Floaters are located in the vitreous and are described by patients as floaters, bubbles, bugs, cobwebs, or dark spots that move during eye movement. Whether the patient and/or practitioner can see them depends on the location of the floaters.
When light enters the eye, floaters cast a shadow on the retina. It is this shadow that the patient ‘sees’ rather than the floater itself. The further away from the retina, the floater is located the bigger the shadow and the more noticeable the floater is to the patient. The closer the floater is to the retina the smaller the shadow and the less noticeable the floater is to the patient.
A useful analogy is the position of the Moon. When the Moon moves to be between the Sun and the Earth, because of the Moon’s distance (around 239 000 miles) from the Earth, it casts a large shadow on the surface of the Earth, which is noticed by many thousands of people. This is known as a lunar eclipse. If the Moon where at cloud level, that is further from the Sun and closer to the Earth, the shadow would be much smaller and less noticeable.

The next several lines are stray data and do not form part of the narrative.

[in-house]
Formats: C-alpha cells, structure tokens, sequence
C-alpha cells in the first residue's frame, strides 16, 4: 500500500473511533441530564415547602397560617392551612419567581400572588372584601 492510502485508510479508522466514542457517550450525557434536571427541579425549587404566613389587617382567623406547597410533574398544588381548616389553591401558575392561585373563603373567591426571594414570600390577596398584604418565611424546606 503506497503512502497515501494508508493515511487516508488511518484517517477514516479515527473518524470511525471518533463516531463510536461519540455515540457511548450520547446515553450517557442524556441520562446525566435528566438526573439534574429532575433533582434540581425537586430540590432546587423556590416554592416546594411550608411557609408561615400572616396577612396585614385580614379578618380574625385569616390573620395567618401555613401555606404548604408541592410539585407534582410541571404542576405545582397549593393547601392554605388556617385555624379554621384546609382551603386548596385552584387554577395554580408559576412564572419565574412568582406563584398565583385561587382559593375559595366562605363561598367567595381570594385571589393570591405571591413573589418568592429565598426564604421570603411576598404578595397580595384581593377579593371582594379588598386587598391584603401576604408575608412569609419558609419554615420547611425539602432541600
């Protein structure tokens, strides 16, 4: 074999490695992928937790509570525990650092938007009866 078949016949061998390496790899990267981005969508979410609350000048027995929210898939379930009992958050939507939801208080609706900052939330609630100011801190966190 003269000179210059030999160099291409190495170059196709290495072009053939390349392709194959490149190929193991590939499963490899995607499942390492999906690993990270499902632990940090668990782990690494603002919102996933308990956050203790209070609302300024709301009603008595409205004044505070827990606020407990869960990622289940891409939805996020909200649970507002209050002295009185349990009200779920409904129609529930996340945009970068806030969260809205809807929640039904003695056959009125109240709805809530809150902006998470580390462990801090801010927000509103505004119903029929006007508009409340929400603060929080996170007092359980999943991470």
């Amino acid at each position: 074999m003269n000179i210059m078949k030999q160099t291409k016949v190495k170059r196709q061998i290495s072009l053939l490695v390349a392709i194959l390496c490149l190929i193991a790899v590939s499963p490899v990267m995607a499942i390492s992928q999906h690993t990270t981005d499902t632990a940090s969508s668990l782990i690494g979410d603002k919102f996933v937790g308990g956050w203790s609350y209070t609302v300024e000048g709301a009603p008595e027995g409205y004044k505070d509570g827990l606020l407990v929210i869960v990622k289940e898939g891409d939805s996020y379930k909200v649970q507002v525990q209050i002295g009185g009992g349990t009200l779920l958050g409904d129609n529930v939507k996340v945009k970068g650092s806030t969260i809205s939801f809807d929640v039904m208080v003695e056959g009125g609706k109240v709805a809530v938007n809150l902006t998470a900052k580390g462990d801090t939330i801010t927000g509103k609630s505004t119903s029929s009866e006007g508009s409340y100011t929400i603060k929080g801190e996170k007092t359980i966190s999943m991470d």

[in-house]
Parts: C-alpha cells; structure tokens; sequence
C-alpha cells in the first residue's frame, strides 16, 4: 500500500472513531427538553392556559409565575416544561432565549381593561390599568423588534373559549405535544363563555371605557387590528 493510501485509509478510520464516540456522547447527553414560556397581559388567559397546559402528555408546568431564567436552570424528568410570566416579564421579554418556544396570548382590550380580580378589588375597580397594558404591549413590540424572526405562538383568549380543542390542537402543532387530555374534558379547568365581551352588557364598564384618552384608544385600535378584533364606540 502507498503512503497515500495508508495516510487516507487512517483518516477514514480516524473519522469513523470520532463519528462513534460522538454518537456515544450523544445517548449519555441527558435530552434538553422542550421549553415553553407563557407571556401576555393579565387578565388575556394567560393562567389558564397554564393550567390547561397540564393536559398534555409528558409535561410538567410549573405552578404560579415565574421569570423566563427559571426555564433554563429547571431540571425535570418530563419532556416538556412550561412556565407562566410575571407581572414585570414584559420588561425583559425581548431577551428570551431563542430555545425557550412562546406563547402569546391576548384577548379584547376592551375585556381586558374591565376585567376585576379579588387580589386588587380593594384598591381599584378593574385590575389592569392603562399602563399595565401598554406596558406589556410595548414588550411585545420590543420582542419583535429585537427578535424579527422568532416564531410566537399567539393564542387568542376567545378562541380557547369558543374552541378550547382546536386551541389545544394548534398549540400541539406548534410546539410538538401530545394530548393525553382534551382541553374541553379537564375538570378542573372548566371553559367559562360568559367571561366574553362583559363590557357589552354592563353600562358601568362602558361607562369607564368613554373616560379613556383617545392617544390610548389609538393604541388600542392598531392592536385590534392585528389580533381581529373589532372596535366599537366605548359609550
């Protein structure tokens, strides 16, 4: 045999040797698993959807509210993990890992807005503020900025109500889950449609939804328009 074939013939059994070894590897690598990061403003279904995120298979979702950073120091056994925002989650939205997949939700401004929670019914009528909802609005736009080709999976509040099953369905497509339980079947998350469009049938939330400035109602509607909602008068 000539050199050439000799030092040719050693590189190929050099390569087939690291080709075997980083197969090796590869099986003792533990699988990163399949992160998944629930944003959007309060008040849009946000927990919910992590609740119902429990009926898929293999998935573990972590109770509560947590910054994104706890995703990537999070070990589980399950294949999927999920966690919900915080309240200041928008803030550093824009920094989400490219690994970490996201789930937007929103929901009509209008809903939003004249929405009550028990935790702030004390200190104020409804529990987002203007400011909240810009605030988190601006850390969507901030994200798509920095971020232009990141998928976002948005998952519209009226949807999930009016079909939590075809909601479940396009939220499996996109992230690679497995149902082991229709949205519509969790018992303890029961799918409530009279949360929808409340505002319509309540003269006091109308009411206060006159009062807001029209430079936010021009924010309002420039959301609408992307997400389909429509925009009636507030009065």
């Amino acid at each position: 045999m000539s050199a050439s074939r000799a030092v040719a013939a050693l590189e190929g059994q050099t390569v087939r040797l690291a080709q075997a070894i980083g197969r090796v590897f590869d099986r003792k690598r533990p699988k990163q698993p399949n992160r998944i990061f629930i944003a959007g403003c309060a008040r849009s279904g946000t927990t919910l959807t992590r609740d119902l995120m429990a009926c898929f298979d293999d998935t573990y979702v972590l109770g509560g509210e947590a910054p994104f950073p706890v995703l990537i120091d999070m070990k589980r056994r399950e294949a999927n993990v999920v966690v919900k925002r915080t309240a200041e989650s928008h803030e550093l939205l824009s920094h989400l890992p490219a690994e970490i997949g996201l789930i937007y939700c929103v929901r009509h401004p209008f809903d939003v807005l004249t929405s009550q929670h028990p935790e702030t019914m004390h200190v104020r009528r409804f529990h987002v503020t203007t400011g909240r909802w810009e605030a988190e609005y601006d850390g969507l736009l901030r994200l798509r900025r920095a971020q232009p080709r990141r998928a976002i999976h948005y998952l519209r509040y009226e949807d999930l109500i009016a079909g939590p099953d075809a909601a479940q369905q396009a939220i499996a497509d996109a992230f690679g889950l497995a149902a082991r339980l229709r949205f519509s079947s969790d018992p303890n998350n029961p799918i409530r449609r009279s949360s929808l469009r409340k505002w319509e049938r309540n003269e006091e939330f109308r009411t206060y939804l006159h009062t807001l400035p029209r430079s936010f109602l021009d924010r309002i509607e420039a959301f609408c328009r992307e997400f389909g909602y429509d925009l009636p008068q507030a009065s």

So, small floaters in the anterior vitreous (far from the retina) which can be impossible for the practitioner to detect will cast a relatively large shadow on the retina and be very noticeable to the patient. Conversely, large floaters in the posterior vitreous (close to the retina) which can be very easy for the practitioner to detect will cast a relatively small shadow (if at all) on the retina and not be noticed by the patient.
Furthermore, patients also often report that their floaters become more noticeable and sometimes more bothersome when they are in a bright environment and/or looking at a featureless scene such as a clear blue sky, a plain white wall or the screen of a device. The extra light enhances the appearance of the shadow while the featureless scene means there is little to mask the shadow.